Despite these warnings, Mr. Carey made no attempt to target his inquiries or proceed in a deliberate manner. Indeed, he seemed to proceed in the opposite direction, beginning at some length with those who knew the least, before proceeding with the key witnesses (i.e., Russell Jeffrey and the Rule 30(b)(6) corporate representatives). He also subjected each witness to the whole gamut of questioning. The few examples of arguably relevant testimony that Mr. Carey elicited from the minor witnesses-additional forms of compensation and compliance with discovery obligations-account for only a small percentage of his total questioning.
The depositions of Richmond Jeffrey, Owens, Erickson, and Wilkus each lasted nearly the full 7 hours called for in the Federal Rules. Yu's deposition lasted approximately 5 hours, McHale and Smith's less than 3. The record indicates that minimal time was spent on Vioni's services. Richmond Jeffrey was not questioned about Vioni until page 179 of a 275-page transcript; Yu until page 34 of a 148-page transcript; and Erickson until page 144 of a 348-page transcript. McHale was questioned for two days-in his corporate capacity and individually- but never about Vioni. Wilkus was not questioned about Vioni until page 172-almost halfway through the 368-page deposition. He testified that he had not met or communicated with Vioni before that day, and was unaware of her claim for compensation before this lawsuit. (See Walsh Decl. Ex. N, at 367:13-368:6.)
Indeed, Mr. Carey only sought these witnesses' testimony for a few narrow legal issues, and they proved to be of limited use. For example, Mr. Carey admitted that he "wouldn't be surprised" if Wilkus "didn't know anything about the introduction," and sought only to inquire about "what came of the introduction" in calculating its reasonable value. (Tr. 27:13-27:19, Mar. 4, 2010.) He questioned Wilkus about a forgiven contractual obligation, deferred compensation, and other possible benefits that would not appear on a W-2, in order to calculate the reasonable value of the introduction. While Mr. Carey was entitled to pursue this line of questioning, the information asked and received did not warrant seven hours. Capital had already represented that it had produced documents reflecting the full amount of compensation paid to the former Providence employees, (Walsh Decl. ¶ 9); certainly no more than an hour of questioning was needed to determine whether the witness had any contrary information. Indeed, Mr. Carey took up 60 pages on background questions and Wilkus's personal employment history, asking follow up questions about previous jobs on a fishing boat, a shrimp business, and a noodle factory. (Walsh Decl. Ex. N, at 16-58). The remainder concerns Capital's structure and investments, including certain investment vehicles to which Vioni concedes she never introduced any third party investors. (Walsh Ex. H, Resps. 5 & 6.) Erickson and McHale, who met Vioni briefly and had no written communications with her, were primarily questioned about the same aspects of Capital's structure and investments that Wilkus had already extensively addressed. (See Walsh Decl. ¶¶ 33, 37-39, 43, 44.)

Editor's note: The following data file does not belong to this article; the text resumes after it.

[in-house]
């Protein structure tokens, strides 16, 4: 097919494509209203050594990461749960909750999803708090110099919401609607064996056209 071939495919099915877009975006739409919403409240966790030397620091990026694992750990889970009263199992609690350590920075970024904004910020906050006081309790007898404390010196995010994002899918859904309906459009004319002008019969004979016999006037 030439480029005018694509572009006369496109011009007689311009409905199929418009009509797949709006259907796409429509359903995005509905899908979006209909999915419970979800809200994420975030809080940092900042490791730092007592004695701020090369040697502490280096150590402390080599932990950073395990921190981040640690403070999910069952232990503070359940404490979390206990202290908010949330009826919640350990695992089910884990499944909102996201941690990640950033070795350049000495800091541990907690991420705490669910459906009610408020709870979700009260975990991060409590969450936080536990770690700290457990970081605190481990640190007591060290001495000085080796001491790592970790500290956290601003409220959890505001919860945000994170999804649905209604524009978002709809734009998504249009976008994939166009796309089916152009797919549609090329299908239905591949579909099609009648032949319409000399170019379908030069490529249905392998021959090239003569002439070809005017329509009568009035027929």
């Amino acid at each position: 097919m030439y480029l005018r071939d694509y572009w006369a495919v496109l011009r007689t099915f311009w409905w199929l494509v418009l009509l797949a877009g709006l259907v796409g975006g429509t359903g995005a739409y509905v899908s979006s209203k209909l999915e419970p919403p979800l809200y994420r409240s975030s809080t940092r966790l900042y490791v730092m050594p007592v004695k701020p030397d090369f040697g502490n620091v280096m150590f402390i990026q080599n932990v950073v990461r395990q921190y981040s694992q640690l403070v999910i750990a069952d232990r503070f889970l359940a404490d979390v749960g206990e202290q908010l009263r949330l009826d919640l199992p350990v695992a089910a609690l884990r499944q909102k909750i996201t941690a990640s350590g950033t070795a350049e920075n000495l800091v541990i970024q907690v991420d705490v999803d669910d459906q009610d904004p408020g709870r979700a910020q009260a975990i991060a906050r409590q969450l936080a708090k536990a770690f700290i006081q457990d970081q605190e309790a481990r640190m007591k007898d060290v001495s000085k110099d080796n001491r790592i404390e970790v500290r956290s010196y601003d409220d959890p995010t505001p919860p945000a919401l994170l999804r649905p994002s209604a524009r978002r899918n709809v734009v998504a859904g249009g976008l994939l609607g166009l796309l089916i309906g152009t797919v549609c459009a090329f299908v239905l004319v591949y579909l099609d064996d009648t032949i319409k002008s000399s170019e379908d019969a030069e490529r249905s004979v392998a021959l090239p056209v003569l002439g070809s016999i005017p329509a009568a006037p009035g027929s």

Similarly, Richmond Jeffrey, Yu, Smith, and Owens had little to no contact with Vioni. Mr. Carey spent the majority of their depositions on the same topics posed to Wilkus, Erickson, and McHale; irrelevant questions about their training and work experience; and inquiries about Jeffrey's state of mind, which the witnesses could not be expected to know and were better put directly (and initially) to Jeffrey. While some level of corroboration or contradiction is helpful, there was no excuse for deposing these minor players for so long and in such an obviously inefficient manner.
Likewise, Chris Sajewicz was deposed for approximately 5 hours about Capital's document retention practices and IT systems. Mr. Carey argues that this inquiry was relevant to Capital's alleged failure to produce certain emails-a narrow issue that could have been addressed in less than half the time.
While Vioni and her counsel are entitled to extract information that may be relevant to the reasonable value of Vioni's services, this does not justify or excuse redundant questioning on topics that are irrelevant or that the witness cannot be expected to know. In other words, Mr. Carey has failed to rebut Defendants' demonstration that his depositions were unjustifiably protracted. Moreover, Mr. Carey's decision to conducting these depositions before taking the major witnesses' testimony, cannot have been made in good faith. His decision was made with complete disregard for the Court's instruction that he begin with Jeffrey's deposition to avoid wasting time.
After reviewing the transcripts of these eight depositions, the Court concludes that an average of 3 hours per deposition was wasted on the depositions of Michael Owens, Richmond Jeffrey, Malon Wilkus, and John Erickson; and two hours were wasted on the depositions of Raymond Yu and Chris Sajewicz. This estimate is conservative and applies jointly to Capital and Providence. The Court does not impose sanctions for Thomas McHale's individual deposition or Ed Smith's deposition, as each lasted less than 3 hours. Accordingly, the Court imposes sanctions of $400 per wasted hour, or $6,400 total, to be shared among moving counsel.
For the foregoing reasons, Defendants' motions for summary judgment are GRANTED, and Plaintiffs' attorney Michael Q Carey is sanctioned $6,400. The Clerk of Court is directed to close this case.